return true;
    }
    return false;
}

3

inline bool exist(const std::string& name)
{
    return GetFileAttributes(name.c_str()) != INVALID_FILE_ATTRIBUTES;
}

You may also do bool b = std::ifstream('filename').good();. Without the branch instructions(like if) it must perform faster as it needs to be called thousands of times.

  • As the accepted answer shows, this is untrue. Any serious compiler will probably emit the same code whether you put in the if or not. Compared to the plain-C variants, constructing the ifstream object (even if on the stack) incurs additional overhead. – minexew Feb 7 '16 at 20:06

If you need to distinguish between a file and a directory, consider the following which both use stat which the fastest standard tool as demonstrated by PherricOxide:

#include <sys/stat.h>
int FileExists(char *path)
{
    struct stat fileStat; 
    if ( stat(path, &fileStat) )
    {
        return 0;
    }
    if ( !S_ISREG(fileStat.st_mode) )
    {
        return 0;
    }
    return 1;
}

int DirExists(char *path)
{
    struct stat fileStat;
    if ( stat(path, &fileStat) )
    {
        return 0;
    }
    if ( !S_ISDIR(fileStat.st_mode) )
    {
        return 0;
    }
    return 1;
}
all_of (begin(R), end(R), [](auto&p){ exists(p); })

where R is your sequence of path-like things, and exists() is from the future std or current boost. If you roll your own, keep it simple,

bool exists (string const& p) { return ifstream{p}; }

The branched solution isn't absolutely terrible and it won't gobble file descriptors,

bool exists (const char* p) {
    #if defined(_WIN32) || defined(_WIN64)
    return p && 0 != PathFileExists (p);
    #else
    struct stat sb;
    return p && 0 == stat (p, &sb);
    #endif
}
  • PathFileExists is limited to MAX_PATH (260) characters; GetFileAttributes doesn't have this limitation. – Felix Dombek Nov 20 '15 at 17:55
  • GetFileAttributes is limited to MAX_PATH as well. The docs describe a workaround if you use absolute paths, unicode, and prepend a special prefix string to the path name. I think we're off on a tangent with the Windows-specific responses anyway. – John Nov 22 '15 at 18:25
  • 1
    GetFileAttributesW doesn't have the limitation. – Laurie Stearn Mar 19 at 5:06

I need a fast function that can check if a file is exist or not and PherricOxide's answer is almost what I need except it does not compare the performance of boost::filesystem::exists and open functions. From the benchmark results we can easily see that :

  • Using stat function is the fastest way to check if a file is exist. Note that my results are consistent with that of PherricOxide's answer.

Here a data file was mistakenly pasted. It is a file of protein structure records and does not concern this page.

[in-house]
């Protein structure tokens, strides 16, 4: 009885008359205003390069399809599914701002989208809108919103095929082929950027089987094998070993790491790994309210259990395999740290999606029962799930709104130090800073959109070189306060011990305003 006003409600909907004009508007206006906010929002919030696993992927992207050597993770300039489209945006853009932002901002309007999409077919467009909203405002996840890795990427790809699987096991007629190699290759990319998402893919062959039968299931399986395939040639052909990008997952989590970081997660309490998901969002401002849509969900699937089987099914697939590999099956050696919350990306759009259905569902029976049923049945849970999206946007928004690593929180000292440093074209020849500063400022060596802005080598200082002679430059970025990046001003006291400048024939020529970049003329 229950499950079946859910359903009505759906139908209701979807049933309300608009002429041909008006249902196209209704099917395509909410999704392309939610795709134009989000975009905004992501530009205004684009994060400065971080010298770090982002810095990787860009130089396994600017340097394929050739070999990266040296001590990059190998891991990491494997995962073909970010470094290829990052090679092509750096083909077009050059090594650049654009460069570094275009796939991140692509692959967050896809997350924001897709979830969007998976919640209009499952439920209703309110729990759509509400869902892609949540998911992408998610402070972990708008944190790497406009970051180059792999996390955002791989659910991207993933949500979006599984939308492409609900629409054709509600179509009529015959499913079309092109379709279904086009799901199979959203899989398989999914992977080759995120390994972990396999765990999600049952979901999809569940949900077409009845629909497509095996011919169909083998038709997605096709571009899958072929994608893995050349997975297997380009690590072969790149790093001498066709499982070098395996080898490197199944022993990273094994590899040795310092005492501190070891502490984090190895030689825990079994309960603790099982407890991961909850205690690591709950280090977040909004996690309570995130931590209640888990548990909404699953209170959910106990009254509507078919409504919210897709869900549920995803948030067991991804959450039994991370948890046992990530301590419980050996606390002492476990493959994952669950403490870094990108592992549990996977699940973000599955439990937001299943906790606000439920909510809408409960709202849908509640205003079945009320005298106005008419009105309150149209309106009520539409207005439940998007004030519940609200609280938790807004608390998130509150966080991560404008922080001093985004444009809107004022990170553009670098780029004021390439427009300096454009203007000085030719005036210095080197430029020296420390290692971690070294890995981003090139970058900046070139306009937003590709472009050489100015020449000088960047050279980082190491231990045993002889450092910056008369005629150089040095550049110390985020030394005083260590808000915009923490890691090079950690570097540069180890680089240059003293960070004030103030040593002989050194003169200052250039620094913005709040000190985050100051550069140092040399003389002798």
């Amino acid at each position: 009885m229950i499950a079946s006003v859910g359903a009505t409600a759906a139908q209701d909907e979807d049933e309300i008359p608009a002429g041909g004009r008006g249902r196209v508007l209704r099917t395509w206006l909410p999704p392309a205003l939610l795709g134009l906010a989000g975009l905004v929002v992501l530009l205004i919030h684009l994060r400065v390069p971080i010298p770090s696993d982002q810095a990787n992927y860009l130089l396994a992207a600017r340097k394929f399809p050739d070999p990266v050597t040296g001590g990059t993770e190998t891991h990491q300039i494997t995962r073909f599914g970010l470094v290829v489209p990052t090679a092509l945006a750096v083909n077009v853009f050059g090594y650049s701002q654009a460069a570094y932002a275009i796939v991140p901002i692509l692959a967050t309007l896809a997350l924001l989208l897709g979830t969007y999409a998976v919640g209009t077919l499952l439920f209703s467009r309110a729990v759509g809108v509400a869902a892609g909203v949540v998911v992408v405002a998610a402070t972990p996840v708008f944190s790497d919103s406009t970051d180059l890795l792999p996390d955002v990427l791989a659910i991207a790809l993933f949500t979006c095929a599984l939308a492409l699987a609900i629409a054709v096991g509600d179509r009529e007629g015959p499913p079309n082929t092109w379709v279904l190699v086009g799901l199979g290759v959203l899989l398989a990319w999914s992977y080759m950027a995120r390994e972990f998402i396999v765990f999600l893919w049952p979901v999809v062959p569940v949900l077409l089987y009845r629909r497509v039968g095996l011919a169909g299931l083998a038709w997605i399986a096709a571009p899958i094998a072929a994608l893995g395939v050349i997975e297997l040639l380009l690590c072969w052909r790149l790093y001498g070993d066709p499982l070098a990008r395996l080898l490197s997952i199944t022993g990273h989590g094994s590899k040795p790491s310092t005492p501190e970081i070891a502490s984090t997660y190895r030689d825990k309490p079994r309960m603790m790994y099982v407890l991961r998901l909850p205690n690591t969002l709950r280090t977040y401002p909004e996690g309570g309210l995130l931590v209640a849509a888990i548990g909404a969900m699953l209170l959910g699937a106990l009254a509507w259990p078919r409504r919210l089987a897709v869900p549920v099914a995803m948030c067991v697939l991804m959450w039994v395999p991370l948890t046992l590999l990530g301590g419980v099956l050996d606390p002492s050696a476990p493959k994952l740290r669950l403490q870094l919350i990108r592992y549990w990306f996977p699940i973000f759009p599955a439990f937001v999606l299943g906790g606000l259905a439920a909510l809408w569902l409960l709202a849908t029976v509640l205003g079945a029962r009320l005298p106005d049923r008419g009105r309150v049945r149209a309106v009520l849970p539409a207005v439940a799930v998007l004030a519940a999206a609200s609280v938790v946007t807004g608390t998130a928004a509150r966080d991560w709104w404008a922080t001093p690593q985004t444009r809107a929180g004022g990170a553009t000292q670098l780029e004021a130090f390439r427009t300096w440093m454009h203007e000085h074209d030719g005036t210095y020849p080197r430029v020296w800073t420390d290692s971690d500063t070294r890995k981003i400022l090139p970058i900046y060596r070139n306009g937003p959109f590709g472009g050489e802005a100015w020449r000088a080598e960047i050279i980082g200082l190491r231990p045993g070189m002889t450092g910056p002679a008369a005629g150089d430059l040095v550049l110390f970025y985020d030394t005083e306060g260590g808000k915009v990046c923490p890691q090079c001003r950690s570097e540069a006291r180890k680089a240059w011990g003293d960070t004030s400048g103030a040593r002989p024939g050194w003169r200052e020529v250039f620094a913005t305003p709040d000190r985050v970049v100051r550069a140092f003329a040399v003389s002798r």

• The performance of boost::filesystem::exists function is very close to that of stat function and it is also portable. I would recommend this solution if boost libraries is accessible from your code.

Benchmark results obtained with Linux kernel 4.17.0 and gcc-7.3:

2018-05-05 00:35:35
Running ./filesystem
Run on (8 X 2661 MHz CPU s)
CPU Caches:
  L1 Data 32K (x4)
  L1 Instruction 32K (x4)
  L2 Unified 256K (x4)
  L3 Unified 8192K (x1)
--------------------------------------------------
Benchmark           Time           CPU Iterations
--------------------------------------------------
use_stat          815 ns        813 ns     861291
use_open         2007 ns       1919 ns     346273
use_access       1186 ns       1006 ns     683024
use_boost         831 ns        830 ns     831233

Below is my benchmark code:

#include <string.h>                                                                                                                                                                                                                                           
#include <stdlib.h>                                                                                                                                                                                                                                           
#include <sys/types.h>                                                                                                                                                                                                                                        
#include <sys/stat.h>                                                                                                                                                                                                                                         
#include <unistd.h>                                                                                                                                                                                                                                           
#include <dirent.h>